Shannon Coulter, the Philadelphia area-bred Twitter activist who spearheaded the #grabyourwallet hashtag -- the social-media campaign that urged people not to buy Ivanka Trump's clothing, and department stores to drop her brand altogether -- has had a victorious past few days.
Even though the first daughter has distanced herself from her global fashion brand, last Thursday Nordstrom dropped the Ivanka Trump brand from its stores. The reasons weren't political, the Seattle-based department store said in a press release. Sales were lackluster this fall, so the company decided not to replenish in spring.
A Nordstrom spokesperson said it's routine for the company to assess brands' performances, but it would not reveal what other lines it may have dropped. The company informed Trump in January.
"Over the past year, and particularly in the last half of 2016, sales of the brand have steadily declined to the point where it didn’t make good business sense for us to continue with the line for now," the spokesperson wrote in an email. "We've had a great relationship with the Ivanka Trump team."
Wednesday morning, President Trump let Nordstrom have it via Twitter.
My daughter Ivanka has been treated so unfairly by @Nordstrom. She is a great person -- always pushing me to do the right thing! Terrible!
— Donald J. Trump (@realDonaldTrump) February 8, 2017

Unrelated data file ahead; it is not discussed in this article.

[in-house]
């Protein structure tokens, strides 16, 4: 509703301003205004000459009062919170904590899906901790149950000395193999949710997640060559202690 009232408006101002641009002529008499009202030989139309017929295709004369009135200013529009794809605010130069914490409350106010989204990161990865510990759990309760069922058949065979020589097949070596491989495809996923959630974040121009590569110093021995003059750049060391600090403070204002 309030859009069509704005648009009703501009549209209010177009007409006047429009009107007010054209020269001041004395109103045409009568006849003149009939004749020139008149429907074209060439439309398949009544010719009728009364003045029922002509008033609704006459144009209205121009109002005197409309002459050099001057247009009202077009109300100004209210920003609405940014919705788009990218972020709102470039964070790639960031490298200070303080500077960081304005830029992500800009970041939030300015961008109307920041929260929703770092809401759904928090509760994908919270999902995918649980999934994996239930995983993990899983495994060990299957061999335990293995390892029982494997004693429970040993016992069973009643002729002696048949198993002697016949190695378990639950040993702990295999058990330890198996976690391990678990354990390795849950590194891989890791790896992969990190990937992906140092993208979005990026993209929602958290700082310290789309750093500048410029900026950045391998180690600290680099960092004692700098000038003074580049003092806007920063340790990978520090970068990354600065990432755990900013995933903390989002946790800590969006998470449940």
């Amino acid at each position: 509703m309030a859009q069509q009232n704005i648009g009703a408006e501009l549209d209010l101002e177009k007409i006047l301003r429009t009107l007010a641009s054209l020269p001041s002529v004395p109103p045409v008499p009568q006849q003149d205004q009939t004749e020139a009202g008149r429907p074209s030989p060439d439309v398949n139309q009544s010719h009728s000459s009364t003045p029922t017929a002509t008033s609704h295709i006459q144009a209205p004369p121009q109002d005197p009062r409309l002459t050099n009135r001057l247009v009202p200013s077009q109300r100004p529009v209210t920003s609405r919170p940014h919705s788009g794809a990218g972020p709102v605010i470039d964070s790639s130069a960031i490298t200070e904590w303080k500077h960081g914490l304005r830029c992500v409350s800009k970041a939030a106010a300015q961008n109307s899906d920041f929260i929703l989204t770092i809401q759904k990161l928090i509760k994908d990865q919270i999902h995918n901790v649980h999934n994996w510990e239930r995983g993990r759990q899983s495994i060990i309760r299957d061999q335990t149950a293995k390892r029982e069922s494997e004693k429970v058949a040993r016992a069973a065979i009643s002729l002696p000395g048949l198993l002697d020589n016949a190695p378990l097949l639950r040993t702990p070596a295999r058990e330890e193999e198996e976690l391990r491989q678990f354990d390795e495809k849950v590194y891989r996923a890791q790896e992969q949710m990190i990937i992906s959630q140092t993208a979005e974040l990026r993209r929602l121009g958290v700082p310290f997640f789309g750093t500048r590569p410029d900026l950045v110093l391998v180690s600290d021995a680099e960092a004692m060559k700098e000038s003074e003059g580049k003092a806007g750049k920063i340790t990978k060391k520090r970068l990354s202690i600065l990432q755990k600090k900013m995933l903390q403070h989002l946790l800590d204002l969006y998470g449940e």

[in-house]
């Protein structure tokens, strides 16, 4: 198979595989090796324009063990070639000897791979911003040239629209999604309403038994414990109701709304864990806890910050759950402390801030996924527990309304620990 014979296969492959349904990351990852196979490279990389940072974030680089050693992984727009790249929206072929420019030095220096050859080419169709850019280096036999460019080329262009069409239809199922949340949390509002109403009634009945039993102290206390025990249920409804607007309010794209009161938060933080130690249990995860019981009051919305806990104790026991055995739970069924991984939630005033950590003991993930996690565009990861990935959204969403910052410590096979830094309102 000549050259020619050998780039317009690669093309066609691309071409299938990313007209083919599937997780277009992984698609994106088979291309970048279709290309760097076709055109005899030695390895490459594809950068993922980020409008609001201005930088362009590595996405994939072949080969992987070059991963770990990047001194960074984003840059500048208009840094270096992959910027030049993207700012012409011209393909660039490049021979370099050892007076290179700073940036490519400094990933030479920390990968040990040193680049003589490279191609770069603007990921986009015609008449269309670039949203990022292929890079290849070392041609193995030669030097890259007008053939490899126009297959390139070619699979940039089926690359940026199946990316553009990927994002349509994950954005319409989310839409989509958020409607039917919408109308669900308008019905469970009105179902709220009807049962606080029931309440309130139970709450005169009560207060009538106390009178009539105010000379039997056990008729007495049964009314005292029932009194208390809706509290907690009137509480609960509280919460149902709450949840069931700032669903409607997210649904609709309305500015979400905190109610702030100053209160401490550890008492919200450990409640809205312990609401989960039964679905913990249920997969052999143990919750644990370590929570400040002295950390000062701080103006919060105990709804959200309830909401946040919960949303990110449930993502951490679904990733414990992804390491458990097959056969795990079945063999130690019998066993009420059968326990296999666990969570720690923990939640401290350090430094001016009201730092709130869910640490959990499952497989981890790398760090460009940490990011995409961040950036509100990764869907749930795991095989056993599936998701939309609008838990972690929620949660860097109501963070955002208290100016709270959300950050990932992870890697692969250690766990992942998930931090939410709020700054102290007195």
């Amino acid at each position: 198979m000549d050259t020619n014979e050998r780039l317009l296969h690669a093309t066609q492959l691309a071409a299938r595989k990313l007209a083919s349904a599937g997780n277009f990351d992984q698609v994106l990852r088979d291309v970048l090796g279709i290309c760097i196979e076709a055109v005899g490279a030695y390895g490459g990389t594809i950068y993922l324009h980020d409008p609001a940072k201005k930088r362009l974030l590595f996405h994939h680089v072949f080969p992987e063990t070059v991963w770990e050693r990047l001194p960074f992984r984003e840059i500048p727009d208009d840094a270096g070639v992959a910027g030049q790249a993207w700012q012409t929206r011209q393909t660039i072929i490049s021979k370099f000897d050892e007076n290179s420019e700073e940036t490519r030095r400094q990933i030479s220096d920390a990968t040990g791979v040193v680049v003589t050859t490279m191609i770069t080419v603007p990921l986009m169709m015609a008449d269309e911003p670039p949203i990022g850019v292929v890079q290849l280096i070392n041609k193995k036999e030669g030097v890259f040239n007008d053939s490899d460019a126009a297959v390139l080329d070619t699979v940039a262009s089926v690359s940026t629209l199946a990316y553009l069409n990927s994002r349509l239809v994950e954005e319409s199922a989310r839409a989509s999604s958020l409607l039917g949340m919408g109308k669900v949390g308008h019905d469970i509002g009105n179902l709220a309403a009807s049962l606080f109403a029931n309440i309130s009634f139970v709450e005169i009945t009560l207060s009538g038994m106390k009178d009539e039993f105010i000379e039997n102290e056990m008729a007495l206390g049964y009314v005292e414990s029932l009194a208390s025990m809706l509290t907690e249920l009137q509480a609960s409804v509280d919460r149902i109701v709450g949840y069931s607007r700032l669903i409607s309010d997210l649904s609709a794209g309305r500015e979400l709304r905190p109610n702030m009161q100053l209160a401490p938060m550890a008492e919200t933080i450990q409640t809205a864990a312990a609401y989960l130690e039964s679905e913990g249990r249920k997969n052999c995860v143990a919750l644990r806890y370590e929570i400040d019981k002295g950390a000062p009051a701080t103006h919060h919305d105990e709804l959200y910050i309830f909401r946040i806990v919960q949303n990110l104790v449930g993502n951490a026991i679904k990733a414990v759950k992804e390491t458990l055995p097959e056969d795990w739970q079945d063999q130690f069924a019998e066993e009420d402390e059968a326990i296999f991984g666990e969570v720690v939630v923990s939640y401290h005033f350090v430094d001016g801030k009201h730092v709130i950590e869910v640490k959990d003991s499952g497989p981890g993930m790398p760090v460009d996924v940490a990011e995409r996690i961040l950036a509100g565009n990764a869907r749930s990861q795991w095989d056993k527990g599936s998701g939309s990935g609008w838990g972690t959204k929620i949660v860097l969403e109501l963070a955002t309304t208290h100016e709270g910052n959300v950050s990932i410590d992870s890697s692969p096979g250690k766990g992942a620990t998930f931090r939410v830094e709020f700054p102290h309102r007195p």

White House Press Secretary Sean Spicer said Trump was just defending his daughter.
On Wednesday afternoon, the New York Times reported that the brass at T.J. Maxx and Marshalls told its workers to throw away all of the Ivanka Trump signs, and mix in the brand's remaining cozy sweaters and silk blouses with the regular merchandise.
In the retail world, that's cold blooded.
"It's a testament to the strength and influence of the #GrabYourWallet movement that the president somehow felt he had to comment on our biggest success to date," Coulter told me in a direct message tweet. "I do, however, have concerns that Donald appears to be using his office to punish companies that prefer not to do business with his family. That seems unethical."
— Hank Green (@hankgreen) February 8, 2017
Coulter started the #Grabyourwallet campaign in October when fall sales are at their strongest. In addition to advising department stores against carrying the line, Coulter, now a Bay-area marketing consultant, suggested women stop buying Trump's clothing and accessories.
What set Coulter off? Lewd comments President Trump made years ago while chatting with Billy Bush.